Larry Hogan, a Republican, is the governor of Maryland.

It’s time to acknowledge some basic truths about the crisis we are in.

Reopening does not mean a return to normal.

America must get back to work, but as we do, our work — and much of our lives — will not look or feel the same.

It is time to level with the country about these new realities. What does this mean?

First, work will necessarily change for the time being. Anybody who can telework should continue teleworking well into the future. For those of us who travel to our jobs, employers are going to have to innovate within the workplace to keep their workers and customers safe. Masks will still be a part of daily life. Work that can be shifted outside should be.

Second, we may be living like this for a while. According to our nation’s top public health experts, such as Anthony S. Fauci and Scott Gottlieb, the threat of the virus will be with us until there is a vaccine in widespread distribution. That could take months, if not longer. Even if the virus abates in the summer, it’s likely to come back in the fall and winter. Although current safety measures are buying time to build capacity in our health-care system, increase the supply of personal protective equipment, and begin to develop robust testing and contact tracing operations, these building blocks are just the start of recovery.

Third, we don’t need to choose between restarting the economy and protecting public health. These are part and parcel of the same goal. If we don’t get the virus under control, Americans will voluntarily disengage from the economy and we’ll destroy the recovery before it even gets off the ground.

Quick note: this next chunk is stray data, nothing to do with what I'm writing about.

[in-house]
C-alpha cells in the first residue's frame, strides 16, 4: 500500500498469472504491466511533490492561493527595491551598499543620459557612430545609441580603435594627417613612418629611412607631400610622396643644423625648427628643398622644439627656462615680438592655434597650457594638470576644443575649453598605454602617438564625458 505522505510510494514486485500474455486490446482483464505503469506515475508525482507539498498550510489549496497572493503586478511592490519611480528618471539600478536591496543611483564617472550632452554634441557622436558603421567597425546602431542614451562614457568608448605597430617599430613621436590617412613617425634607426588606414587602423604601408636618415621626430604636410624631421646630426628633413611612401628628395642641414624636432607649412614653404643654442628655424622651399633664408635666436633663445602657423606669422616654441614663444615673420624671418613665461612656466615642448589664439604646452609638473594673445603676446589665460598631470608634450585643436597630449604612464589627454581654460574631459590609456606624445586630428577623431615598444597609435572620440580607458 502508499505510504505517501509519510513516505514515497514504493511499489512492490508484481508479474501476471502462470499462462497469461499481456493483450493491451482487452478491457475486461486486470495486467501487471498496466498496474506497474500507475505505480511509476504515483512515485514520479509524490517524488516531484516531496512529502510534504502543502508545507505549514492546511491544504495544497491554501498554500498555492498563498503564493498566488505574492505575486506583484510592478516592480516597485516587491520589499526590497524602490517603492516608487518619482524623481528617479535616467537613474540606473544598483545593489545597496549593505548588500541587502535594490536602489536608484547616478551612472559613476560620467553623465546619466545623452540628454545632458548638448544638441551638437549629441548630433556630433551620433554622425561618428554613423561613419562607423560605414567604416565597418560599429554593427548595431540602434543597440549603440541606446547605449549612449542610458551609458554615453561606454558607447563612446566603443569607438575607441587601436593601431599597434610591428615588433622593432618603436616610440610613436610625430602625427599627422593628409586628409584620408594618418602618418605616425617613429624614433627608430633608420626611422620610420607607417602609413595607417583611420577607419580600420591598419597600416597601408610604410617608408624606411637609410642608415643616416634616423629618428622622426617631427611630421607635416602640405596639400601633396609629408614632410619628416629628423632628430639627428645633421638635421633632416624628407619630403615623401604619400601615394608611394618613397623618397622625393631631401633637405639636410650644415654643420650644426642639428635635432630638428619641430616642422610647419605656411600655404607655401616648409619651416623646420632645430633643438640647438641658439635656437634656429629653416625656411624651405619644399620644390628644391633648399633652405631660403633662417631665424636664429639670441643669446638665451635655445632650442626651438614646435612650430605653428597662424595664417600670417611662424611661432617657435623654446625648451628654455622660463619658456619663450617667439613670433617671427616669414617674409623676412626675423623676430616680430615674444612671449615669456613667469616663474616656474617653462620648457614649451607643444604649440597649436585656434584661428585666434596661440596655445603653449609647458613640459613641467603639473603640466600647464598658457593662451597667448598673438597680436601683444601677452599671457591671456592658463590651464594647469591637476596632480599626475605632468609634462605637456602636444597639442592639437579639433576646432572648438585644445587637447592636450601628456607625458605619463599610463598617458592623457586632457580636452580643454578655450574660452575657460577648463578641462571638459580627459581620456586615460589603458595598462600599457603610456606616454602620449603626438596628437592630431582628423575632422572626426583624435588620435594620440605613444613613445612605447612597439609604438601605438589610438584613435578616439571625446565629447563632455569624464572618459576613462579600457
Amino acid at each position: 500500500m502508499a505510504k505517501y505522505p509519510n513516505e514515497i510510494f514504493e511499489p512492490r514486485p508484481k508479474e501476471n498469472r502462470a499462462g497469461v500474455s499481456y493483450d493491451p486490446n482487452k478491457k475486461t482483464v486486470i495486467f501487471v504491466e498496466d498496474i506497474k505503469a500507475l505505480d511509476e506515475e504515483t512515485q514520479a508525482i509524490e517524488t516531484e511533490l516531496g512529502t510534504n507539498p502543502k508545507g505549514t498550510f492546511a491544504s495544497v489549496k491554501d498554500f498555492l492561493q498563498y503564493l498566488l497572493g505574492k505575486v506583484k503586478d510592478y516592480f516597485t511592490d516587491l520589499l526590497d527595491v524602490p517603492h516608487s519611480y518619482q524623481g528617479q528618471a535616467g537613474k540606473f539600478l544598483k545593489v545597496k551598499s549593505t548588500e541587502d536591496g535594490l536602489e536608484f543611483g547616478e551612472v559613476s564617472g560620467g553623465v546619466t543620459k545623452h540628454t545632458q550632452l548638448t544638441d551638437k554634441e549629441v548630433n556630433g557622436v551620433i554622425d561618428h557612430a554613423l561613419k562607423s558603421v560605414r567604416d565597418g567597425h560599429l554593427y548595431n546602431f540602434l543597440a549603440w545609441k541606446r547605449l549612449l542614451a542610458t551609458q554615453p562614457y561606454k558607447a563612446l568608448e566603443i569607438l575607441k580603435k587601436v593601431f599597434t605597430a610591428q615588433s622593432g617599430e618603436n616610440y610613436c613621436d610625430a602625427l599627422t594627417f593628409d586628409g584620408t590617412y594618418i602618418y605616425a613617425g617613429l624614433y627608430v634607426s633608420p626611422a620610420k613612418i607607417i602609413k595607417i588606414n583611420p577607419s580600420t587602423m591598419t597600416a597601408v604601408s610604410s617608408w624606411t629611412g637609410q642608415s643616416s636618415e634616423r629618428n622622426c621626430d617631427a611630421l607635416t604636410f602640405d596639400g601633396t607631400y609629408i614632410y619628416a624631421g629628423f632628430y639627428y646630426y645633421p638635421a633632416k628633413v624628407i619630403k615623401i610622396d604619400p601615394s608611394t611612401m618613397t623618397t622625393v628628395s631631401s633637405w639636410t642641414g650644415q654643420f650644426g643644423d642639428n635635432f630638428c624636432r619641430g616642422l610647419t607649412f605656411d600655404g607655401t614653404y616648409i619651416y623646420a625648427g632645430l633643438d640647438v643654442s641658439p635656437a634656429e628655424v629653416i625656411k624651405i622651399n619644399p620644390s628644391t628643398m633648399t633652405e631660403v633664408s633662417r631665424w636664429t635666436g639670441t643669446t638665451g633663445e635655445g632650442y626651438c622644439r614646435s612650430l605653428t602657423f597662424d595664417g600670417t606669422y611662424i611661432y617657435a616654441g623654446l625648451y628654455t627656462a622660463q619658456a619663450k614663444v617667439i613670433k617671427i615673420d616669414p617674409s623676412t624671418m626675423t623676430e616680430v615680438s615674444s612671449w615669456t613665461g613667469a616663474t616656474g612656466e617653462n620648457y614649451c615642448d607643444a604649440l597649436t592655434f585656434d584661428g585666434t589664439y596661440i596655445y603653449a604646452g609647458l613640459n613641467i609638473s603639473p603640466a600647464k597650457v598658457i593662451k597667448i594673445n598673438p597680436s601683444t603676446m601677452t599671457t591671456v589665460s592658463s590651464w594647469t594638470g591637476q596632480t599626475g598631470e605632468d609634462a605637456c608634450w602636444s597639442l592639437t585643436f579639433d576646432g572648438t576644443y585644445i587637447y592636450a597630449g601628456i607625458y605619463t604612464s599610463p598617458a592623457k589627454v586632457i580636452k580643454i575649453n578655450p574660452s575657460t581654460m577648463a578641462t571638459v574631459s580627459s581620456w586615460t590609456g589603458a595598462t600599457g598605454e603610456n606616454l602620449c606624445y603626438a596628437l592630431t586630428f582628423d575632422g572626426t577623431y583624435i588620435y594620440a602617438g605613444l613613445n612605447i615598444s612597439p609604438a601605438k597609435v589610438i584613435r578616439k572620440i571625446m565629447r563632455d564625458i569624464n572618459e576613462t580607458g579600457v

At the same time, a permanent lockdown is not sustainable. Reopening must be safe, gradual and evidence-based, but it must happen as soon as possible. Millions of Americans are hurting and out of work. We’re separated from our friends and loved ones. Americans won’t and shouldn’t accept this as a new way of life.

We’re going to have to continue to take extraordinary precautions and apply enormous resources to protect vulnerable populations, including restricting visitations and conducting regular screening and testing in nursing homes. When large gatherings resume, they must be well thought out and responsible. Even when social distancing is no longer mandatory, that doesn’t mean it will no longer be wise.

This can’t be just a top-down effort. Government can’t dictate how every business operates or how every American lives. But leaders must work together to explain the facts.

It will also require putting aside the toxic politics that have infected our government for too long. We can’t ask the American people to adapt while politicians return to business as usual.

I applaud Congress and the Trump administration for working together to deliver swift relief for the American people. But the latest debate about next steps already appears to be devolving into another political football with both sides demanding concessions for their favored agendas.

There’s widespread bipartisan agreement that state and local aid is essential for the nation’s recovery. And there’s been widespread bipartisan agreement for years on the idea that we need to fix our nation’s crumbling infrastructure. A national infrastructure plan can help put America back to work, and smart investments in areas such as high-speed Internet access can help Americans adapt to this new reality. Let’s stop arguing and just get it done for the American people.

The reality is that — despite what we hear from the loudest voices — Americans are more united than we’ve been in decades. This crisis has revealed our nation’s true character. We trust facts and science. We show remarkable courage in the face of grave threats. We make extraordinary sacrifices for one another.

The American people can overcome any challenge. They just need the truth.

Read more: